IFPI Taken over by The Pirate Bay!

October 16, 2007

IFPI via The Pirate Bay

The good folks at Mashable have picked-up the story on what has to be the best set-up for a prank ever. It appears that the domain IFPI.com has fallen into the hands of the merry swashbuckling crew at The Pirate Bay. The domain IFPI.org still goes to the older IFPI site, belonging to International Federation of the Phonographic Industry. However now the domain IFPI.com takes you to the International Federation of Pirates Interest. Now that sounds like an interesting organization. I wonder what their membership dues are. For those that dont know, the IFPI is the international version of the RIAA and has been trying to shutdown the Pirate Bay for years.

The original story came from Ernesto over TorrentFreak.


The Pseudo-death knell of AllofMP3

July 3, 2007

screenhunter_001.jpgIt seems that after months of slow economic starvation AllofMP3.com is finally no more. Over the last few years the IFPI and RIAA have mounted a sustained assault on the site, which followed the letter of Russian law, but sold music in a format (MP3) and for a price (cheap as hell) that the dying recording industry disliked. For the music industry this was a long, hard fight and their victory would be a whole lot sweeter if AllofMP3.com hadn’t already reopened under a different name. The new site called Mp3sparks, has all of the features and functionality you loved in Allofmp3.com. Your old Allofmp3.com username and password are supposed to work on Mp3sparks.com although it hasnt for me. Credit cards are still not accepted on the site but its unclear if thats due to the old credit card monopoly ban on ALLofMP3 or a simple technical glitch. Hopefully, MP3Sparks can fill the gap left by the hobbling (and now full closure of ALLofMP3.com) but until it gets credit card payments up I dont recommend you let your BitTorrent ratio’s slide.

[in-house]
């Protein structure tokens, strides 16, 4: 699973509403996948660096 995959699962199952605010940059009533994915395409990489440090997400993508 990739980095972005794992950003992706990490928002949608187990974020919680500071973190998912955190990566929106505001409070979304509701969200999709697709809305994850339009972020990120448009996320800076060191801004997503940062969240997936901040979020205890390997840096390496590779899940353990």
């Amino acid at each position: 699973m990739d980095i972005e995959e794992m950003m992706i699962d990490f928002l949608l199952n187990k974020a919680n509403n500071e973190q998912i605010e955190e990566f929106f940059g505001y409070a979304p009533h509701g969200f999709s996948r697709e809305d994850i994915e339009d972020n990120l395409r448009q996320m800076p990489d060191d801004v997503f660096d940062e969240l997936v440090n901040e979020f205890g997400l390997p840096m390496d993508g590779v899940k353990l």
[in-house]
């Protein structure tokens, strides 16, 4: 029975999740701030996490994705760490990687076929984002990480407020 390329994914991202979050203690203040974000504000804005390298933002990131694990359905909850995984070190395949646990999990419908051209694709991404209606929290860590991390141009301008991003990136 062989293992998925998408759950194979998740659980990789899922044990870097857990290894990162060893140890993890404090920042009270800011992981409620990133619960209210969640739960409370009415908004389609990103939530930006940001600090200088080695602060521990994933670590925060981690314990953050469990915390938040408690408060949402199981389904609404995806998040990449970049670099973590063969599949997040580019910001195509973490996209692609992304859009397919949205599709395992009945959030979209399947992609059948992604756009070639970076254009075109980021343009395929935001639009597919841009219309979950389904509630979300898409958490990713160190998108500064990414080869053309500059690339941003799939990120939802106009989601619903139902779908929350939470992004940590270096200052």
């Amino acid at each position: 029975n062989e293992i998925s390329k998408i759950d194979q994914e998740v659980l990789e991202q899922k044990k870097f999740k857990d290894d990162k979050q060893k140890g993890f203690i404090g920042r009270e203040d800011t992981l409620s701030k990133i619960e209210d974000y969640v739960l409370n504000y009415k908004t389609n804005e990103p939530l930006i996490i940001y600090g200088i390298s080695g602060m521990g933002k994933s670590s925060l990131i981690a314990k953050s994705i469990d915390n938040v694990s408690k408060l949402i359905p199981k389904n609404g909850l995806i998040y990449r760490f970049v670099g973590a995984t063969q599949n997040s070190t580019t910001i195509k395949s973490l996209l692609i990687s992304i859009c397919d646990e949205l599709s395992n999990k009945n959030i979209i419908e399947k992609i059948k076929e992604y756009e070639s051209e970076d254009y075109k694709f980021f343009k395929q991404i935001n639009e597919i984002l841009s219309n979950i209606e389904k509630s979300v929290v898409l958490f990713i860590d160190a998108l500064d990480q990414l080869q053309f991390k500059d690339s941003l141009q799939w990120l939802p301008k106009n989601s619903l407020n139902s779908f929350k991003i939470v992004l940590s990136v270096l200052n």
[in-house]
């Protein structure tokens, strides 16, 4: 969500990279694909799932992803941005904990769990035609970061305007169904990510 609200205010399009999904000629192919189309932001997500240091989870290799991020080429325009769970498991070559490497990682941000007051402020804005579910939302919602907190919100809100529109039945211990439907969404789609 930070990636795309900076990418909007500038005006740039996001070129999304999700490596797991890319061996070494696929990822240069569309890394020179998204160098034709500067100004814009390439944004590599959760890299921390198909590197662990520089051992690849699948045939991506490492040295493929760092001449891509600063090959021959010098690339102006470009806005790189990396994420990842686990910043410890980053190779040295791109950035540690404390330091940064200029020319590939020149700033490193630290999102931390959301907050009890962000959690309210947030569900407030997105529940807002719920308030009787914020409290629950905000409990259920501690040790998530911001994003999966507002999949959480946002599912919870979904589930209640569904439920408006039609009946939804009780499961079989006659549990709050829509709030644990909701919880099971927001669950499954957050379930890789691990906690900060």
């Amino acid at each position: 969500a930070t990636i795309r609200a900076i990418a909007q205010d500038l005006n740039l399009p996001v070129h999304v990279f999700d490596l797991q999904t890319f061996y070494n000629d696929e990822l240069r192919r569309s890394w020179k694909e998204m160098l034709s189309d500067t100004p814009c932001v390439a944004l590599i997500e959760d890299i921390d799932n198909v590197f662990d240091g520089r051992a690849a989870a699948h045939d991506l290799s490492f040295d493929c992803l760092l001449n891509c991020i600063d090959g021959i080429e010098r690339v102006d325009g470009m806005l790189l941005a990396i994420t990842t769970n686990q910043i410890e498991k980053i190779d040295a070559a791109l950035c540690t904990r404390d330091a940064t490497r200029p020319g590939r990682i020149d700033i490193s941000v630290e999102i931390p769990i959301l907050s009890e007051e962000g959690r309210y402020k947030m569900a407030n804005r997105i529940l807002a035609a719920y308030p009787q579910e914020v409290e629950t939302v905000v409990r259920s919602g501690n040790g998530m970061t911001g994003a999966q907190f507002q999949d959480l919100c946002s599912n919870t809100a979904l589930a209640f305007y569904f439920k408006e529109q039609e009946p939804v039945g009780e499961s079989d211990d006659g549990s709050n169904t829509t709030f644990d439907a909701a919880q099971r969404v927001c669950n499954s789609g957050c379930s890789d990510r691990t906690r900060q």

RIAA Sultans of Spin: Survey Data From 1,077 Internet Users

April 23, 2007

riaasul.jpgA Pew Research report it aint, but the good folks at P2pnet.net have released the raw data from their online survey of Internet users, entitled “Sultans of Spin“. The data is released under the creative commons license and is in MS access format for easy crunching if your a database geek (I’m not). I mentioned the report last week and while I hear the folks at P2Pnet have caught a lot of flack for the survey its a great resource for getting the pulse of the folks the RIAA’s lawsuits are intended to pawn. If you do anything with the numbers ping me so I can get a look. Here is the data file zipped.


What Evil File-traders Think about the Virtuous RIAA

April 15, 2007

Last week, I mentioned the survey from P2Pnet.net, that AllofMP3.com was promoting on their homepage. Well the good folks at P2Pnet have released some initial data and say they will release the entire data-set on Monday. So far they have over 750 respondents and what looks like some really good directional information on the thinking of at least a segment of the file sharing community. Watch for the full data, including answers to open-ended questions, to go live later this week and I’ll try to keep track of anyone that crunches the numbers and makes interesting connections.


ALLofMP3.com: Voice Your Opinion of RIAA

April 13, 2007

allofmp31.jpgOur Russian friends over at ALLofMP3.com are showing the kind of staying power that would make Lexington Steel proud. Despite being perpetually attacked by the bulldogs of the copyright industries ALLofMP3.com continues to evolve their offering and enhance their site. While checking out their latest upgrades I came across a rather incongruous image on the home page.

It was a link in the news section directing people to take a survey being conducted by the good folks at P2Pnet.net a site dedicated to news with a distint anti-RIAA flavor. The survey is being billed as the first online survey of perceptions of the RIAA and its title, The Sultans of Spin, shouldn’t in anyway skew the results.

ALLofMp3.com decision to feature the survey on their homepage is what struck me as strange. Last year the US trade rep was on the war path and tried to get Russian strongman Vladimir “toxic tea” Putin to shut the site down. ALLofMP3.com responded by starting a half-hearted attempt to get their side of the story out but ended-up just ignoring the public altogether. ALLofMP3 seemed more comfortable trying to avoid confrontations with the IFPI, RIAA and BPI by putting out luke warm statements asserting the legality of their service under Russian law. This is what made the prominent placement of what is clearly anti-RIAA propaganda so shocking. When the upgraded their site did they increase the amount of backboneas well?


EMI Goes DRM Free. Offers MP3 trade-in. Really!

April 2, 2007